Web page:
We didn’t investigate further and can’t tell whether these specific bugs are exploitable for more than remotely crashing a broker. But being able to crash a remote broker by sending a string such as 8206000200e0bfadf3a081f3a0812b2f762fa9bdcb90f3a0819001cd2b2f762f8523cab000 is already a problem.

We quickly looked at some other brokers, found to be resilient to our basic fuzzer: In EMQ and VerneMQ, both written in Erlang, certain malformed packets would crash session processes (by design), without interrupting the service. In HiveMQ, written in Java, we spotted an uncaught index-out-of-bound exception, which did not interrupt the service (HiveMQ directly fixed and credited us for the observation). In Mosca, written in JavaScript, we didn’t notice any abnormal behavior.

The largest part of this project was done in a Geneva–Lausanne train ride (~40min), so there’s probably much more to find, starting with using a less dumb fuzzer (afl, libFuzzer?) and looking at other brokers. Feel free to let us know your findings!

 

Introduction to MQTT

You’ll read on our homepage that Teserakt’s first product brings end-to-end encryption to the MQTT protocol. But before describing our solution, let’s find out how MQTT works and where it’s used.

The MQTT site describes it as “a machine-to-machine (M2M)/’Internet of Things’ connectivity protocol”, although the Message Queue Telemetry Transport existed long before the term IoT was coined, namely since the late 90’s. Today MQTT is for example used for cloud infrastructure telemetry, in critical infrastructure systems such as dams or power plants, in connected cars, and in Facebook messenger.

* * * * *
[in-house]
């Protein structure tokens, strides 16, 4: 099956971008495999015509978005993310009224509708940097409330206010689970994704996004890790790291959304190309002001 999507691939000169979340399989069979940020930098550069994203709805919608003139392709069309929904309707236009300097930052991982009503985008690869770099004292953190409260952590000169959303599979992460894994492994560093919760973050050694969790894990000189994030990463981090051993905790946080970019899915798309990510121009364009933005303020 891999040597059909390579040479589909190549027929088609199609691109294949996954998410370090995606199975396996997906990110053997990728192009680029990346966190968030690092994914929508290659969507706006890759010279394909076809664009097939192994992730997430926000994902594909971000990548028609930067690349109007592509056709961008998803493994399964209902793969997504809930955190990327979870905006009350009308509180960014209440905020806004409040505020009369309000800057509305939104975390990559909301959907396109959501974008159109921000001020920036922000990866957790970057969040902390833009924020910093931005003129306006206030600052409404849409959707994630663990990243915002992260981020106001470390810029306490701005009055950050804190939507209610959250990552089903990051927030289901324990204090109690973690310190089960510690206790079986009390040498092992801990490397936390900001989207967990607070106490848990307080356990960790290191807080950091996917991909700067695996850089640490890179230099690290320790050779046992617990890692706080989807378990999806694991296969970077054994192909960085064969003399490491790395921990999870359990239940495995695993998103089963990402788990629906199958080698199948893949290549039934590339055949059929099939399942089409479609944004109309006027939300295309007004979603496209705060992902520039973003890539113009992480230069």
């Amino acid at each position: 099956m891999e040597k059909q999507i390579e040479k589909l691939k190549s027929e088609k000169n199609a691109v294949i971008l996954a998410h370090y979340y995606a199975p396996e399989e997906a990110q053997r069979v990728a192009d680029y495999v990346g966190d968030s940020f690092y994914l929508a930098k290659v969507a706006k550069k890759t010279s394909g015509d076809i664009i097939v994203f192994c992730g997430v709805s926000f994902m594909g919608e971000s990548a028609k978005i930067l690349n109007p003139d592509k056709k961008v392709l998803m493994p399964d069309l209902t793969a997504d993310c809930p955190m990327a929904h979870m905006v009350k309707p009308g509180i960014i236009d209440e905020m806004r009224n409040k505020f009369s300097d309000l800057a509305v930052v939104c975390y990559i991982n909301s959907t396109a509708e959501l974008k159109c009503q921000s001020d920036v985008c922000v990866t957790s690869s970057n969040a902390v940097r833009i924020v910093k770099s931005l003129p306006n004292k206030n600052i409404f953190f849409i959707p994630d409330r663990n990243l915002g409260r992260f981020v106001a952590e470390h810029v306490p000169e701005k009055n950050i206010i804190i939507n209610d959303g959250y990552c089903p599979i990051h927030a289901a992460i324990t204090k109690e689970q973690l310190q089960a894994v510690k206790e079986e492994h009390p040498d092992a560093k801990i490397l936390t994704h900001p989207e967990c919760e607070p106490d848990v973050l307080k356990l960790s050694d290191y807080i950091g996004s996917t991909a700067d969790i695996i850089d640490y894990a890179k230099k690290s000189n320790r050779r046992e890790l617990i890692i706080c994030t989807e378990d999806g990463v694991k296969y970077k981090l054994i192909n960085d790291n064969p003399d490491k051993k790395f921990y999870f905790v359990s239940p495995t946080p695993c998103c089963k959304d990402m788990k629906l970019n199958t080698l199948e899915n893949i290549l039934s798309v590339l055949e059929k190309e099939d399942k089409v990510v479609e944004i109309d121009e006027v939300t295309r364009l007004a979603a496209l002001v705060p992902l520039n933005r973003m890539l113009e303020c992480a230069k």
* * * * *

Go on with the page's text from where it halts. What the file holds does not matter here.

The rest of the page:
One reason behind the success of MQTT is its simplicity. MQTT involves three types of entities:

  • Publishers, which create messages, tag them with a topic, and send them to a broker.
  • Subscribers, which subscribe to one or more topics, and then receive all messages tagged with these topics from a broker.
  • Broker servers, which dispatch messages from publishers to subscribers, and manage clients’ authentication and authorizations.

A client device can act as both publisher and subscriber. Publishers are for example sensors sending telemetry data to a back-end that runs the business logic (analytics, reporting, and so on). The broker and the back-end sometimes run on the same infrastructure.